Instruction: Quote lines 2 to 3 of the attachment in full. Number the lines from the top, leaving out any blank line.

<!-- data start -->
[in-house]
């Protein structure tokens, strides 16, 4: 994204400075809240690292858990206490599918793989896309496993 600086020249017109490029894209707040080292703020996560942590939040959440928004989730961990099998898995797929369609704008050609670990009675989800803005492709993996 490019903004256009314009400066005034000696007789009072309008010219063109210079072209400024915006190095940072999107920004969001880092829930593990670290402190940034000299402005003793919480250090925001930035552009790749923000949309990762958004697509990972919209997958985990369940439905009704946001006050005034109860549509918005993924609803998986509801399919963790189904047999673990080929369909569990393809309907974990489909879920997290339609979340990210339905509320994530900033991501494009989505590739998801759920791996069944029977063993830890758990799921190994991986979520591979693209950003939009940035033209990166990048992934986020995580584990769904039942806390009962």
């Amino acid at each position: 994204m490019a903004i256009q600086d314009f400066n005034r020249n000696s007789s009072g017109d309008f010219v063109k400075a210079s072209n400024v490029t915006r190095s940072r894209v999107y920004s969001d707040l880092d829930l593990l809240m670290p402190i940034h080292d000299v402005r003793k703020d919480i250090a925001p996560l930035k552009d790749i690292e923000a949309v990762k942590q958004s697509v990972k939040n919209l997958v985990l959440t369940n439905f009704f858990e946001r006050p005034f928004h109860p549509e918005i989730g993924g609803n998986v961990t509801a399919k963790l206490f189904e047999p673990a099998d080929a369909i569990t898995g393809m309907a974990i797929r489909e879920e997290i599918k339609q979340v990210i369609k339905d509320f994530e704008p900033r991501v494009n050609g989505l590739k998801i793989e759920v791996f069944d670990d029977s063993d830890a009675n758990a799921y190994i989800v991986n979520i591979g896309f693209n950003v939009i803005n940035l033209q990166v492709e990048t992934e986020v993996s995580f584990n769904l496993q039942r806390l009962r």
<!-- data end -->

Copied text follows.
């Protein structure tokens, strides 16, 4: 994204400075809240690292858990206490599918793989896309496993 600086020249017109490029894209707040080292703020996560942590939040959440928004989730961990099998898995797929369609704008050609670990009675989800803005492709993996 490019903004256009314009400066005034000696007789009072309008010219063109210079072209400024915006190095940072999107920004969001880092829930593990670290402190940034000299402005003793919480250090925001930035552009790749923000949309990762958004697509990972919209997958985990369940439905009704946001006050005034109860549509918005993924609803998986509801399919963790189904047999673990080929369909569990393809309907974990489909879920997290339609979340990210339905509320994530900033991501494009989505590739998801759920791996069944029977063993830890758990799921190994991986979520591979693209950003939009940035033209990166990048992934986020995580584990769904039942806390009962």
């Amino acid at each position: 994204m490019a903004i256009q600086d314009f400066n005034r020249n000696s007789s009072g017109d309008f010219v063109k400075a210079s072209n400024v490029t915006r190095s940072r894209v999107y920004s969001d707040l880092d829930l593990l809240m670290p402190i940034h080292d000299v402005r003793k703020d919480i250090a925001p996560l930035k552009d790749i690292e923000a949309v990762k942590q958004s697509v990972k939040n919209l997958v985990l959440t369940n439905f009704f858990e946001r006050p005034f928004h109860p549509e918005i989730g993924g609803n998986v961990t509801a399919k963790l206490f189904e047999p673990a099998d080929a369909i569990t898995g393809m309907a974990i797929r489909e879920e997290i599918k339609q979340v990210i369609k339905d509320f994530e704008p900033r991501v494009n050609g989505l590739k998801i793989e759920v791996f069944d670990d029977s063993d830890a009675n758990a799921y190994i989800v991986n979520i591979g896309f693209n950003v939009i803005n940035l033209q990166v492709e990048t992934e986020v993996s995580f584990n769904l496993q039942r806390l009962r």